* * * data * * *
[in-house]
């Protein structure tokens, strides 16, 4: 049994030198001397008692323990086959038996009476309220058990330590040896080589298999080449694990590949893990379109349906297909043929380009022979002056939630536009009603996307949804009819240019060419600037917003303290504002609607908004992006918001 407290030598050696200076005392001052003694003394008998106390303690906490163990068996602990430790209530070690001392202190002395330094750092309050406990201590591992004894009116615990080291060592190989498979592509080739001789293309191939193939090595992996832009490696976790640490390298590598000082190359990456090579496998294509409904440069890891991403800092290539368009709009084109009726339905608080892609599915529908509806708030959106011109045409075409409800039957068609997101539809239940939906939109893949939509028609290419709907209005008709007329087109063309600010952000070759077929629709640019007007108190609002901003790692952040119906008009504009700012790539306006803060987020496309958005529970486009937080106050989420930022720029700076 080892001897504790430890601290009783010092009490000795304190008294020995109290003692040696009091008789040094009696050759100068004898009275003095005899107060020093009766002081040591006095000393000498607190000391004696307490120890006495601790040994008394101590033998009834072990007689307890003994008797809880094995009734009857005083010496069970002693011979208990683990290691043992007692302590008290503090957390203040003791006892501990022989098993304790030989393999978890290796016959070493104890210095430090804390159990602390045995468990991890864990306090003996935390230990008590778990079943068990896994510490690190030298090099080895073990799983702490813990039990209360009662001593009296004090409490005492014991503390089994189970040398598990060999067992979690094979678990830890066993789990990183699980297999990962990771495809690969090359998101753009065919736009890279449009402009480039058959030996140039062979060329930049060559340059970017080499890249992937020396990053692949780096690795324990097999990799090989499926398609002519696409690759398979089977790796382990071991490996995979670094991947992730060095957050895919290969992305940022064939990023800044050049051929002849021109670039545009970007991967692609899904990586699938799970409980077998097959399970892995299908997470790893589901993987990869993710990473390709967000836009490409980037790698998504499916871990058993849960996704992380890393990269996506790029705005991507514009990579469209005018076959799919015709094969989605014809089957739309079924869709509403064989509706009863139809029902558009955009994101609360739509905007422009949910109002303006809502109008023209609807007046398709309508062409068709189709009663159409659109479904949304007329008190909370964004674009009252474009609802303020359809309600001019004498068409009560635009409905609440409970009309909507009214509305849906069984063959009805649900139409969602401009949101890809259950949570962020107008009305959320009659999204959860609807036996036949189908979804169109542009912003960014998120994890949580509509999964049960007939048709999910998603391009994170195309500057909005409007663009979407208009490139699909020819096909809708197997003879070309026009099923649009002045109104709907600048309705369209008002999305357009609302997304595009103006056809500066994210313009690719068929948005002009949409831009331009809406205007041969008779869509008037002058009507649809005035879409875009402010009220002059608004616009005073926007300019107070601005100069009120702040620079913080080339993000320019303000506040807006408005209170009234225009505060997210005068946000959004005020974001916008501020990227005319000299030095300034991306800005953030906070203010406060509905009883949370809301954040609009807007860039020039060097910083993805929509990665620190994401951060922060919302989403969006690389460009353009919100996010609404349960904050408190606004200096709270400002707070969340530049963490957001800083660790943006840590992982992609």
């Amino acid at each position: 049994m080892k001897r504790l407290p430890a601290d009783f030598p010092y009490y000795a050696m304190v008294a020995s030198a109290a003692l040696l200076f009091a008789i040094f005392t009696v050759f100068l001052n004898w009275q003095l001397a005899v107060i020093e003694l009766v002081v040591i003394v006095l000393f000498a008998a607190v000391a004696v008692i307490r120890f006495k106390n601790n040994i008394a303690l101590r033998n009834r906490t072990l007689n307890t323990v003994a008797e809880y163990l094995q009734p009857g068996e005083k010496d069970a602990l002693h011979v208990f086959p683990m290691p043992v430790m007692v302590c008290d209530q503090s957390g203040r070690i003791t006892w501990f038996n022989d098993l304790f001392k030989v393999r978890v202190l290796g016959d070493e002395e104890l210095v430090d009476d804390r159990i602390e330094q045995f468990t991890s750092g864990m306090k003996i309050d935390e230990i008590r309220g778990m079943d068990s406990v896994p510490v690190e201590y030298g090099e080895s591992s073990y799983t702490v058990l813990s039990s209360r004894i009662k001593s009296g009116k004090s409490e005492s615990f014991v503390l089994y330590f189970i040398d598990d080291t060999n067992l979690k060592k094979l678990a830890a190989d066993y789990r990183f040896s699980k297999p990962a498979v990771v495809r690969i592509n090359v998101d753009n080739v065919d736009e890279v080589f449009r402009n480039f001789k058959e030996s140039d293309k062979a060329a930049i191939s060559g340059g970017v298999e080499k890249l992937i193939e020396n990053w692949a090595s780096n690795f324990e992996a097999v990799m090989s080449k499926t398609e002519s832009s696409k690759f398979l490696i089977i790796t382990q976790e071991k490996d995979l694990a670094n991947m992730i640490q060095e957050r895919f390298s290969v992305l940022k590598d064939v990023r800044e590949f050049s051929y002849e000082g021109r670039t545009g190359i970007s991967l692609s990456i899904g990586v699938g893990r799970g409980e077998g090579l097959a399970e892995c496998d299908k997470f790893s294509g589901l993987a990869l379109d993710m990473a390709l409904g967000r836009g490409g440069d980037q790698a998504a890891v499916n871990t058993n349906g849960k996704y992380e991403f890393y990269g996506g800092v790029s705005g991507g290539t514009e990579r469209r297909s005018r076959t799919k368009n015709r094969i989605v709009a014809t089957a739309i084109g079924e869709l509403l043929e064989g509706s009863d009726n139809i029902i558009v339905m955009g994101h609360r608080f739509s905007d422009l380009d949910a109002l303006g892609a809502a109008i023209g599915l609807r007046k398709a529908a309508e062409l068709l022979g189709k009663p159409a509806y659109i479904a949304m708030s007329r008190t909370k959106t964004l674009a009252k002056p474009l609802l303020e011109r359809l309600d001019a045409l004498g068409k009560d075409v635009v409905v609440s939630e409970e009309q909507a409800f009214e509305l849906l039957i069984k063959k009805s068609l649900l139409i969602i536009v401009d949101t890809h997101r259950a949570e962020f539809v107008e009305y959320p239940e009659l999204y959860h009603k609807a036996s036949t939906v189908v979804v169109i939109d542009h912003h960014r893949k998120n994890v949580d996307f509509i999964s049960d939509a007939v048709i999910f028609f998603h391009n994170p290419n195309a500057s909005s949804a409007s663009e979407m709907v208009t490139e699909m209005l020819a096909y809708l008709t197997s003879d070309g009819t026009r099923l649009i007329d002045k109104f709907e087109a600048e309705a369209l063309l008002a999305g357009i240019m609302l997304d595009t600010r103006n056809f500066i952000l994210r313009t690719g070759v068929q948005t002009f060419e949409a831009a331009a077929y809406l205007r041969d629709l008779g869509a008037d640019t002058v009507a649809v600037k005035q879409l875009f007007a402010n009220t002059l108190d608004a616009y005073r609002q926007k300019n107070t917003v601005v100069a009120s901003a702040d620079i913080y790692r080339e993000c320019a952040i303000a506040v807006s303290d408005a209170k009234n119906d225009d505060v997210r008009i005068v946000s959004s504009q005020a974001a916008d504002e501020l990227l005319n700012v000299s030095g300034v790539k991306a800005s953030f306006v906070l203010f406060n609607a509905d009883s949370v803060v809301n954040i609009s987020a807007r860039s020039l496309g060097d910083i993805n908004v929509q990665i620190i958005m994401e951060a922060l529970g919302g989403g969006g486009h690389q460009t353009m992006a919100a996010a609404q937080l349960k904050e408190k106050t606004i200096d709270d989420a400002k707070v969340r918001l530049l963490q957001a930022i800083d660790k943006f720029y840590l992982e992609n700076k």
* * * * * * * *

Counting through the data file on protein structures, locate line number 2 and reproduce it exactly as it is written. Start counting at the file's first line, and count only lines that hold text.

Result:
């Protein structure tokens, strides 16, 4: 049994030198001397008692323990086959038996009476309220058990330590040896080589298999080449694990590949893990379109349906297909043929380009022979002056939630536009009603996307949804009819240019060419600037917003303290504002609607908004992006918001 407290030598050696200076005392001052003694003394008998106390303690906490163990068996602990430790209530070690001392202190002395330094750092309050406990201590591992004894009116615990080291060592190989498979592509080739001789293309191939193939090595992996832009490696976790640490390298590598000082190359990456090579496998294509409904440069890891991403800092290539368009709009084109009726339905608080892609599915529908509806708030959106011109045409075409409800039957068609997101539809239940939906939109893949939509028609290419709907209005008709007329087109063309600010952000070759077929629709640019007007108190609002901003790692952040119906008009504009700012790539306006803060987020496309958005529970486009937080106050989420930022720029700076 080892001897504790430890601290009783010092009490000795304190008294020995109290003692040696009091008789040094009696050759100068004898009275003095005899107060020093009766002081040591006095000393000498607190000391004696307490120890006495601790040994008394101590033998009834072990007689307890003994008797809880094995009734009857005083010496069970002693011979208990683990290691043992007692302590008290503090957390203040003791006892501990022989098993304790030989393999978890290796016959070493104890210095430090804390159990602390045995468990991890864990306090003996935390230990008590778990079943068990896994510490690190030298090099080895073990799983702490813990039990209360009662001593009296004090409490005492014991503390089994189970040398598990060999067992979690094979678990830890066993789990990183699980297999990962990771495809690969090359998101753009065919736009890279449009402009480039058959030996140039062979060329930049060559340059970017080499890249992937020396990053692949780096690795324990097999990799090989499926398609002519696409690759398979089977790796382990071991490996995979670094991947992730060095957050895919290969992305940022064939990023800044050049051929002849021109670039545009970007991967692609899904990586699938799970409980077998097959399970892995299908997470790893589901993987990869993710990473390709967000836009490409980037790698998504499916871990058993849960996704992380890393990269996506790029705005991507514009990579469209005018076959799919015709094969989605014809089957739309079924869709509403064989509706009863139809029902558009955009994101609360739509905007422009949910109002303006809502109008023209609807007046398709309508062409068709189709009663159409659109479904949304007329008190909370964004674009009252474009609802303020359809309600001019004498068409009560635009409905609440409970009309909507009214509305849906069984063959009805649900139409969602401009949101890809259950949570962020107008009305959320009659999204959860609807036996036949189908979804169109542009912003960014998120994890949580509509999964049960007939048709999910998603391009994170195309500057909005409007663009979407208009490139699909020819096909809708197997003879070309026009099923649009002045109104709907600048309705369209008002999305357009609302997304595009103006056809500066994210313009690719068929948005002009949409831009331009809406205007041969008779869509008037002058009507649809005035879409875009402010009220002059608004616009005073926007300019107070601005100069009120702040620079913080080339993000320019303000506040807006408005209170009234225009505060997210005068946000959004005020974001916008501020990227005319000299030095300034991306800005953030906070203010406060509905009883949370809301954040609009807007860039020039060097910083993805929509990665620190994401951060922060919302989403969006690389460009353009919100996010609404349960904050408190606004200096709270400002707070969340530049963490957001800083660790943006840590992982992609």